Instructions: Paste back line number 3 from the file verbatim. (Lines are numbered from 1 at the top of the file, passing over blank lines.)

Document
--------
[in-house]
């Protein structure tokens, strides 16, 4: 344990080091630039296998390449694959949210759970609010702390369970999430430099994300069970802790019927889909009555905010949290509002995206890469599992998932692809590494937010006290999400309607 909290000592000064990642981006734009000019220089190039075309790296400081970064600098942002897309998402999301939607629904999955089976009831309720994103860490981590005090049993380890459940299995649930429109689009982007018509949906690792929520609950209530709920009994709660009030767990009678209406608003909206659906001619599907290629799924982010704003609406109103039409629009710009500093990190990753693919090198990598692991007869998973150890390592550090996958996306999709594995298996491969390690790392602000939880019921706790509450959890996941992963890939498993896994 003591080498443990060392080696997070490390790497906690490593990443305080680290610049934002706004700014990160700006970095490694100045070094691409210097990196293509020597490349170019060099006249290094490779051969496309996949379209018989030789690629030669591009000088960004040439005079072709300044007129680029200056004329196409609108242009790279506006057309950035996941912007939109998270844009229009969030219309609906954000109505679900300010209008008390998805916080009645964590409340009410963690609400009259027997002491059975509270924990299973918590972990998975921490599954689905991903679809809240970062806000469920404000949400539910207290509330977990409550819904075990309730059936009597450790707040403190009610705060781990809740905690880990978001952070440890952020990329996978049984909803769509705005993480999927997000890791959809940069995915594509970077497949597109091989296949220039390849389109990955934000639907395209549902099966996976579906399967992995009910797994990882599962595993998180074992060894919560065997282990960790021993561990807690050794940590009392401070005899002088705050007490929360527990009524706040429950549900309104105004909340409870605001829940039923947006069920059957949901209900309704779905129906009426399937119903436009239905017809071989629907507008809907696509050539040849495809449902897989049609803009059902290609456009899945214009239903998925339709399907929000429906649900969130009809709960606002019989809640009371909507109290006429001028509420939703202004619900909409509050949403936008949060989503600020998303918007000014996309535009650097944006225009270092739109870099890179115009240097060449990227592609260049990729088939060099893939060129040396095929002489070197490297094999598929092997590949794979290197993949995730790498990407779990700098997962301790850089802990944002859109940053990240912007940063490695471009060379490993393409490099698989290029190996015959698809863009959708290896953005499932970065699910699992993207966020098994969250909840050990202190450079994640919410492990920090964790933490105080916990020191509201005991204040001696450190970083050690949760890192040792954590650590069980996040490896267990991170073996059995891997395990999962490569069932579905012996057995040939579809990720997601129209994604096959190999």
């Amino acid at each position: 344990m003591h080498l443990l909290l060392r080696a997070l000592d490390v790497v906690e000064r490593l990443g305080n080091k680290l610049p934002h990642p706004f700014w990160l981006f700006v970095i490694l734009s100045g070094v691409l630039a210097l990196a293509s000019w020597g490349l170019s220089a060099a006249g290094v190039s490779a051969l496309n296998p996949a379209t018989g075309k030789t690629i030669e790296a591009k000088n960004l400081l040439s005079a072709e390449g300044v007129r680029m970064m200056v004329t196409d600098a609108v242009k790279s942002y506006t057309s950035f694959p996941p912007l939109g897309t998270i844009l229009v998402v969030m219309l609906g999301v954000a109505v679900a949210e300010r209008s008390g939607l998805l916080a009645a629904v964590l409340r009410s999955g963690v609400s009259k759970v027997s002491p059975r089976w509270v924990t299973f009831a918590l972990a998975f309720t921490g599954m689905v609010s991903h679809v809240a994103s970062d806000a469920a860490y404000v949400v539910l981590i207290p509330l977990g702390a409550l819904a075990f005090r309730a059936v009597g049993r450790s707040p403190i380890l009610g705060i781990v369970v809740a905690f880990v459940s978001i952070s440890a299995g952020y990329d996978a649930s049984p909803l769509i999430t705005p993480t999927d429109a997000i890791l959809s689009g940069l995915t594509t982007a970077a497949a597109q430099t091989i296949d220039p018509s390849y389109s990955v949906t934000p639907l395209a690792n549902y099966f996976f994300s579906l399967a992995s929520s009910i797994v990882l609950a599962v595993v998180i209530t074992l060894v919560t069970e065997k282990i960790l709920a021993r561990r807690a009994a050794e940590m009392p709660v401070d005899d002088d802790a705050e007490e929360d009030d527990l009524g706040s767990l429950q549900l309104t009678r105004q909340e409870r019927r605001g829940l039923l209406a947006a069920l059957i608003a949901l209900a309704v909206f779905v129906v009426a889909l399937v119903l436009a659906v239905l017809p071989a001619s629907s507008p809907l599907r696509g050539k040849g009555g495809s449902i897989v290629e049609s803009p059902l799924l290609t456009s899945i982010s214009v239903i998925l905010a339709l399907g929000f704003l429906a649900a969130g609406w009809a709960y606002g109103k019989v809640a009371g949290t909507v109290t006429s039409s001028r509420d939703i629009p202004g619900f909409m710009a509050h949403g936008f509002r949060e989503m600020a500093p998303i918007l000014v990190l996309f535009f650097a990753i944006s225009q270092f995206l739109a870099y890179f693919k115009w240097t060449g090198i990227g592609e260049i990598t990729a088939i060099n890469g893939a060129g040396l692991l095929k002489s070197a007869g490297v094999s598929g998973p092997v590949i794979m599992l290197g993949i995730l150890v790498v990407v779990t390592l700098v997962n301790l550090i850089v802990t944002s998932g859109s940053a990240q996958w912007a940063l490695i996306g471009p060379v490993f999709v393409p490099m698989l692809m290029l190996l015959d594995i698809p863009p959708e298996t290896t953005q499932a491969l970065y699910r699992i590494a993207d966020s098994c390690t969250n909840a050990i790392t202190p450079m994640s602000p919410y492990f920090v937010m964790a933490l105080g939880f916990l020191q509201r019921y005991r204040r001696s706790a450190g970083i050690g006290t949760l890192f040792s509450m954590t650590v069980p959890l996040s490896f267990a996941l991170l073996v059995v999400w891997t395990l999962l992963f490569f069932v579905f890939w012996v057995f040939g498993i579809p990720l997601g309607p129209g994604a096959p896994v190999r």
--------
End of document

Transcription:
């Amino acid at each position: 344990m003591h080498l443990l909290l060392r080696a997070l000592d490390v790497v906690e000064r490593l990443g305080n080091k680290l610049p934002h990642p706004f700014w990160l981006f700006v970095i490694l734009s100045g070094v691409l630039a210097l990196a293509s000019w020597g490349l170019s220089a060099a006249g290094v190039s490779a051969l496309n296998p996949a379209t018989g075309k030789t690629i030669e790296a591009k000088n960004l400081l040439s005079a072709e390449g300044v007129r680029m970064m200056v004329t196409d600098a609108v242009k790279s942002y506006t057309s950035f694959p996941p912007l939109g897309t998270i844009l229009v998402v969030m219309l609906g999301v954000a109505v679900a949210e300010r209008s008390g939607l998805l916080a009645a629904v964590l409340r009410s999955g963690v609400s009259k759970v027997s002491p059975r089976w509270v924990t299973f009831a918590l972990a998975f309720t921490g599954m689905v609010s991903h679809v809240a994103s970062d806000a469920a860490y404000v949400v539910l981590i207290p509330l977990g702390a409550l819904a075990f005090r309730a059936v009597g049993r450790s707040p403190i380890l009610g705060i781990v369970v809740a905690f880990v459940s978001i952070s440890a299995g952020y990329d996978a649930s049984p909803l769509i999430t705005p993480t999927d429109a997000i890791l959809s689009g940069l995915t594509t982007a970077a497949a597109q430099t091989i296949d220039p018509s390849y389109s990955v949906t934000p639907l395209a690792n549902y099966f996976f994300s579906l399967a992995s929520s009910i797994v990882l609950a599962v595993v998180i209530t074992l060894v919560t069970e065997k282990i960790l709920a021993r561990r807690a009994a050794e940590m009392p709660v401070d005899d002088d802790a705050e007490e929360d009030d527990l009524g706040s767990l429950q549900l309104t009678r105004q909340e409870r019927r605001g829940l039923l209406a947006a069920l059957i608003a949901l209900a309704v909206f779905v129906v009426a889909l399937v119903l436009a659906v239905l017809p071989a001619s629907s507008p809907l599907r696509g050539k040849g009555g495809s449902i897989v290629e049609s803009p059902l799924l290609t456009s899945i982010s214009v239903i998925l905010a339709l399907g929000f704003l429906a649900a969130g609406w009809a709960y606002g109103k019989v809640a009371g949290t909507v109290t006429s039409s001028r509420d939703i629009p202004g619900f909409m710009a509050h949403g936008f509002r949060e989503m600020a500093p998303i918007l000014v990190l996309f535009f650097a990753i944006s225009q270092f995206l739109a870099y890179f693919k115009w240097t060449g090198i990227g592609e260049i990598t990729a088939i060099n890469g893939a060129g040396l692991l095929k002489s070197a007869g490297v094999s598929g998973p092997v590949i794979m599992l290197g993949i995730l150890v790498v990407v779990t390592l700098v997962n301790l550090i850089v802990t944002s998932g859109s940053a990240q996958w912007a940063l490695i996306g471009p060379v490993f999709v393409p490099m698989l692809m290029l190996l015959d594995i698809p863009p959708e298996t290896t953005q499932a491969l970065y699910r699992i590494a993207d966020s098994c390690t969250n909840a050990i790392t202190p450079m994640s602000p919410y492990f920090v937010m964790a933490l105080g939880f916990l020191q509201r019921y005991r204040r001696s706790a450190g970083i050690g006290t949760l890192f040792s509450m954590t650590v069980p959890l996040s490896f267990a996941l991170l073996v059995v999400w891997t395990l999962l992963f490569f069932v579905f890939w012996v057995f040939g498993i579809p990720l997601g309607p129209g994604a096959p896994v190999r």